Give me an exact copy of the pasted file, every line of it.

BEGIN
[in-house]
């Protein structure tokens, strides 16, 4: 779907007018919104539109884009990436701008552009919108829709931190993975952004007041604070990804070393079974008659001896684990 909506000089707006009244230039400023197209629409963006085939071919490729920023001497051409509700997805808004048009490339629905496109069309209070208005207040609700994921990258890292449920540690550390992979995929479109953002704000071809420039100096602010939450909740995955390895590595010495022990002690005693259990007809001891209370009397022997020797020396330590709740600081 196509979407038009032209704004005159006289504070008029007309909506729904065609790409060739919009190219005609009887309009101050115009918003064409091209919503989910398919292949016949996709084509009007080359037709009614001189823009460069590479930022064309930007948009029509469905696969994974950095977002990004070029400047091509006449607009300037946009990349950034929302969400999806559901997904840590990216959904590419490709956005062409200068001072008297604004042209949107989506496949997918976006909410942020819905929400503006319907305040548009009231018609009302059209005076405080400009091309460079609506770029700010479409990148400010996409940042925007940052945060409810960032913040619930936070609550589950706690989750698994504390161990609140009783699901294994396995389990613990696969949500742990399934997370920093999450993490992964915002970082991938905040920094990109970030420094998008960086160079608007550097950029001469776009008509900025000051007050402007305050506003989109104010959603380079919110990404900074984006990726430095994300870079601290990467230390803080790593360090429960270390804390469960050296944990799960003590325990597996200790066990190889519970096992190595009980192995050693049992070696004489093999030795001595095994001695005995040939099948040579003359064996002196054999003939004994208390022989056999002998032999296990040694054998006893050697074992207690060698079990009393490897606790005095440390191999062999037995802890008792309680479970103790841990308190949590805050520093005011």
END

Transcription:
[in-house]
């Protein structure tokens, strides 16, 4: 779907007018919104539109884009990436701008552009919108829709931190993975952004007041604070990804070393079974008659001896684990 909506000089707006009244230039400023197209629409963006085939071919490729920023001497051409509700997805808004048009490339629905496109069309209070208005207040609700994921990258890292449920540690550390992979995929479109953002704000071809420039100096602010939450909740995955390895590595010495022990002690005693259990007809001891209370009397022997020797020396330590709740600081 196509979407038009032209704004005159006289504070008029007309909506729904065609790409060739919009190219005609009887309009101050115009918003064409091209919503989910398919292949016949996709084509009007080359037709009614001189823009460069590479930022064309930007948009029509469905696969994974950095977002990004070029400047091509006449607009300037946009990349950034929302969400999806559901997904840590990216959904590419490709956005062409200068001072008297604004042209949107989506496949997918976006909410942020819905929400503006319907305040548009009231018609009302059209005076405080400009091309460079609506770029700010479409990148400010996409940042925007940052945060409810960032913040619930936070609550589950706690989750698994504390161990609140009783699901294994396995389990613990696969949500742990399934997370920093999450993490992964915002970082991938905040920094990109970030420094998008960086160079608007550097950029001469776009008509900025000051007050402007305050506003989109104010959603380079919110990404900074984006990726430095994300870079601290990467230390803080790593360090429960270390804390469960050296944990799960003590325990597996200790066990190889519970096992190595009980192995050693049992070696004489093999030795001595095994001695005995040939099948040579003359064996002196054999003939004994208390022989056999002998032999296990040694054998006893050697074992207690060698079990009393490897606790005095440390191999062999037995802890008792309680479970103790841990308190949590805050520093005011």